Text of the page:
He sees the money (or at least the credit card) in & out of our wallets, and it’s all so… normal.
A few weeks ago, I wrote an article about our Bangladesh team & the extraordinary work they are doing. It's impressive and exceptional, and most of us think: that is waaay beyond me.
But, maybe our scope is just a bit too myopic!
It has been said (by a few, though often attributed to Bill Gates) that we overestimate what we can do in a year, but underestimate what we can do in a decade. I would go even further to say that we probably WAY underestimate the impact we can have in 50 years, over a lifetime.
The reality is that in most cases, something extraordinary has come as a result of a whole lot of ordinary.
During our oppressive January of illness, one item became a staple around our house: OJ. We’ve never really had juice around our home, except as a splurge for a brunch or vacation or special event. (I know I’m talking about orange juice here, not caviar… I affirm that it is a totally normal grocery item to have all the time for many of us!) But with sick kids & wary parents, somehow it becomes in our home the elixir that we cling to in order to boost immunity and keep something down in low-appetite bodies.
I’ve enjoyed having OJ in the fridge, and it had me thinking, maybe I should start buying it all the time. This, friends, is (a micro example of) lifestyle creep.
"Social enterprise" is the category name for a business that is run for profit (not a charity), but that also has other goals in addition to profit as the bottom line.
I consider dignify a social enterprise: we are motivated by sustainable finances (profit), but also by good. Good for us, good for the artisans making our blankets, good for everyone from stitch to doorstep, good for the earth.
Basha, our producing partner, is also a social enterprise, but with a heavy lean on the social side. There is simply so much need! When you choose to employ people who are traditionally difficult to employ, there are risks and challenges, and most of all: tensions.
In a standard business, if an employee doesn't show up to work multiple times, they get fired, right?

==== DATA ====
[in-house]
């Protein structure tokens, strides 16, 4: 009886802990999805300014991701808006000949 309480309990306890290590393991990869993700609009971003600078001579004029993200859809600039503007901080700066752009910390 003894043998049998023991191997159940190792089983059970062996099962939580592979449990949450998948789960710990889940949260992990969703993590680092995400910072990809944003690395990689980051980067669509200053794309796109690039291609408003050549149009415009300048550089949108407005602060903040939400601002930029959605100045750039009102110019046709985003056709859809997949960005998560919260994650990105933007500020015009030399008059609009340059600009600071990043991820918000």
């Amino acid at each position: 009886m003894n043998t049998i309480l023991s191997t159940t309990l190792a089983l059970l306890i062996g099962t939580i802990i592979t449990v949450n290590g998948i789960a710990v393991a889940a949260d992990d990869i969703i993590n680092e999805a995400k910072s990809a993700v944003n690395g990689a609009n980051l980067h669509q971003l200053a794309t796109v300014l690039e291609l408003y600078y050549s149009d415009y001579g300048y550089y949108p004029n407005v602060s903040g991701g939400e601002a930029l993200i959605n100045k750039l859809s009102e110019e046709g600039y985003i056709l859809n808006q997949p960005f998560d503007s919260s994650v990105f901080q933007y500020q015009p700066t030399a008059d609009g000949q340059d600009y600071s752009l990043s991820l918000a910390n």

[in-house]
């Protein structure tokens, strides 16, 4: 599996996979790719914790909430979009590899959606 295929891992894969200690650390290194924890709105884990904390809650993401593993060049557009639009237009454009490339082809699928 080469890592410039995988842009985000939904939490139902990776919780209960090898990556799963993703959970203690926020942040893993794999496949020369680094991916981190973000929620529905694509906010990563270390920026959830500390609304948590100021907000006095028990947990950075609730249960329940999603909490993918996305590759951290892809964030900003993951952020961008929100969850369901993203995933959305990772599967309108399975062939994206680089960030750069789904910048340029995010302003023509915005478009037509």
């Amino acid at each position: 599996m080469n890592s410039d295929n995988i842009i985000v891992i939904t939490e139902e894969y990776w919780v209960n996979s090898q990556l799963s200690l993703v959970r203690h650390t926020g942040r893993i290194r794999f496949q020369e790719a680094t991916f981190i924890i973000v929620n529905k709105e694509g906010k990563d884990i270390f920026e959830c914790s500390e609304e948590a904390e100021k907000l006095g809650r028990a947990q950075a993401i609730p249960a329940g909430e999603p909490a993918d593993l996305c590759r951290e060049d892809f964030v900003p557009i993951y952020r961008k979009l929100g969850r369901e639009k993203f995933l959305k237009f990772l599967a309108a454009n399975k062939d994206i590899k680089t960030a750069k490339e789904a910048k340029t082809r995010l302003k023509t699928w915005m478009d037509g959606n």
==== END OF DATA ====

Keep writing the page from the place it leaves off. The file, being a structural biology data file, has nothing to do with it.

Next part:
What if she doesn't show up because her husband beat her (again) last night, and she's nursing her wounds? What if she is cradled in a corner, unable to get going for the day — a direct result of the trauma of her previous year, 5 years, lifetime?
Decisions, as the boss, become a bit more tricky, a bit more nuanced.
(listed chronologically by when I read them)
Inexpensive gift exchanges are very common in workplaces and among other groups of people who may not know each other well, like a committee or among neighbors. Sometimes, guests pick a name in advance and are meant to bring a $10 or $20 gift for that person.
In other cases, the gift exchange isn’t actually for a person in particular, but for a general pool where maybe it is traded (opened or unopened) among the partygoers.
In either situation, the result is often a glut of gifts & items that will, in January, be relegated to the back of the closet or the Goodwill pile.
The challenges are many:
I have a pet peeve about the pre-planned gifts that line the aisles of drugstores and Targe-type stores… So. Much. Junk. Some of the worst offenders, imo, are: random lotion sets; bad chocolates; mug sets…
I think that, addressing #2 above, many of these gifts are attempting to go for something more physically substantial. Maybe it feels better to come with an entire basket of a gift rather than something small? The “value” of these prepared gifts (and I use the term value very loosely) seems to be in the quantity, at the expense of quality — like, there’s nothing great about this thing… so let’s just add more of it and make it into a big gift!
With a bit of planning and a bit of thinking, we can have the best gifts out there, without adding to the landfill or going over the budget.
We’re heading into a season of major family dynamics, with holidays and time together and everything else that involves.
People are so complex, and the relationships that we are born into (or perhaps, join in marriage) make for some of the most fascinating fodder for fiction and memoir alike.
I am always very reluctant to recommend anything I have never read, but the truth is, I’m not particularly well-read, and I often recommend the same favourites! #sorrynotsorry! (Though, there is not a single mention below of my oft-mentioned books Dinner: A Love Story, or The Glass Castle. I'm mentioning them here instead 😂)
You may pick up one of these books to feel better that your family isn’t so bad after all; or, to experience communion with others whose families are just as crazy; or, to wish that you were one of the Marches, just for a while. Or, perhaps you just need an excuse to retreat into your own room with a good book ;)